Being unexpectedly diagnosed with ADHD when I was thirty changed the course of my life.
Prior to ADHD Diagnosis
Unfortunately due to increased chronic pain I had to retire from dancing. I decided to go to graduate school. Having struggled through K-12 and college due to sort of nebulous learning disabilities, I knew I would have to be retested before I started grad school in order to get some accommodations. I had brains but somehow I couldn’t translate what I knew into concrete work.
Getting Tested for Learning Disabilities
After two days of testing, I was ready to hear about how I was slow in processing, especially in math and writing. The opening salvo of the woman who evaluated me was, “aside from the ADHD, you have…”
Hold on! I thought ADHD? I was shocked but I shouldn’t have been. I had always been very successful teaching students affected by ADHD. So much so that classes I had taught had begun to have noticeable ADHD constituencies.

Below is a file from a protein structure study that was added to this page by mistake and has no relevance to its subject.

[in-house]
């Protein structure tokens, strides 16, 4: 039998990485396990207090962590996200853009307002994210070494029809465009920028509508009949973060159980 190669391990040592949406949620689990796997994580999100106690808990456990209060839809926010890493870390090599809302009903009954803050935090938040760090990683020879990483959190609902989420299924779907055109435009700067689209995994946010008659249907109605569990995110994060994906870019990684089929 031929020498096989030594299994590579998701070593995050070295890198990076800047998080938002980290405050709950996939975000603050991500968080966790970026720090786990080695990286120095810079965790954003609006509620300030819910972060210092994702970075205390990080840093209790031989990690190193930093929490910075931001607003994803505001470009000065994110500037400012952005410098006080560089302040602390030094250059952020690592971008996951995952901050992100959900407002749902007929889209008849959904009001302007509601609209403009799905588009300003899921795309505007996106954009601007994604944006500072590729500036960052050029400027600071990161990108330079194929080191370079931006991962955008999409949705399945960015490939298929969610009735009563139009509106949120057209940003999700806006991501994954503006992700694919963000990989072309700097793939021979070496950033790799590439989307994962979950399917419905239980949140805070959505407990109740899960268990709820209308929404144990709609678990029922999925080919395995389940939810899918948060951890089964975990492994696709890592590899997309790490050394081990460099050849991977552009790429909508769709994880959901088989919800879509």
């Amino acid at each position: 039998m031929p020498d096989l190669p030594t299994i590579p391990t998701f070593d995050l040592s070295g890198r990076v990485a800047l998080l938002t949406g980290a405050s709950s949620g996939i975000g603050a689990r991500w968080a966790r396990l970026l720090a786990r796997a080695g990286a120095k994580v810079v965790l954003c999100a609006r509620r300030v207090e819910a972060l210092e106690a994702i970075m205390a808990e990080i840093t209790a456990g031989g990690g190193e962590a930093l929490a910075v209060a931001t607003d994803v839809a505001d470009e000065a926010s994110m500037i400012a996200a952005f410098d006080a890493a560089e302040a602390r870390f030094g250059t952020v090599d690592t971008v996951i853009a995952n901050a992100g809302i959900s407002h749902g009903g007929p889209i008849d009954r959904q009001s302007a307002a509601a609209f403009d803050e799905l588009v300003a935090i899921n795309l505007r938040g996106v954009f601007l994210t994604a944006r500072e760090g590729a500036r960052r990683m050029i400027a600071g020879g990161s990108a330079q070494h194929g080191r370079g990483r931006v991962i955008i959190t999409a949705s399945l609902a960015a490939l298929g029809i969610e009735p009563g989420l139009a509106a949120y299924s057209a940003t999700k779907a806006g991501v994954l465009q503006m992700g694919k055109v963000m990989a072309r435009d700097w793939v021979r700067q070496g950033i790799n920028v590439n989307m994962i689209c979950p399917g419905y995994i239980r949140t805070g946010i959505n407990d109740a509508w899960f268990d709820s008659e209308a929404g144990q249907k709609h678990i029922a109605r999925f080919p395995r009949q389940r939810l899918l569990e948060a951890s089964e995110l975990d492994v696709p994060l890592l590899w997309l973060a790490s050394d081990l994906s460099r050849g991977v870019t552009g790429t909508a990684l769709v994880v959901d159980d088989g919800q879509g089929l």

At the time of diagnosis, my life was not going well. Receiving treatment including medication, therapy and coaching helped me turn my life around. Without the diagnosis of ADHD, I would never have found my second career, ADHD coaching, from which I get a profound satisfaction.
Blast from the past
My mother commented that after being tested in first grade for learning disabilities, the evaluators asked to do one more test. They explained the test was unofficial and wouldn’t diagnose anything but they were curious how I would do on it. They gave me blocks to play with and put headphones on my ears with sound to see how long it took for me to get distracted. I lasted less than a minute.
What about you?
When were you diagnosed with ADHD? Was there anecdotal evidence that had already made it clear to you or your family that you had ADHD? Comment here or on facebook or any other of my social media sites.
Abigail Wurf, M.Ed, CLC
ADHD and Executive Functions Coach
Abigail Wurf works with adults, couples and parents affected by ADHD or executive function issues (see definition below) in a coaching and/or consulting capacities. Her clientele also includes college and graduate students struggling to make it through their programs.
She conducts workshops and speaking presentations on executive function issues such as productivity, planning, prioritizing, goal setting, time management, task initiation, emotional disregulation, focus, meta-cognition, working memory, self inhibition and flexibility/shift.
Abigail’s work also includes presentations on ADHD, specific executive functions or theories of executive functions, invisible disabilities, resiliency and motivation.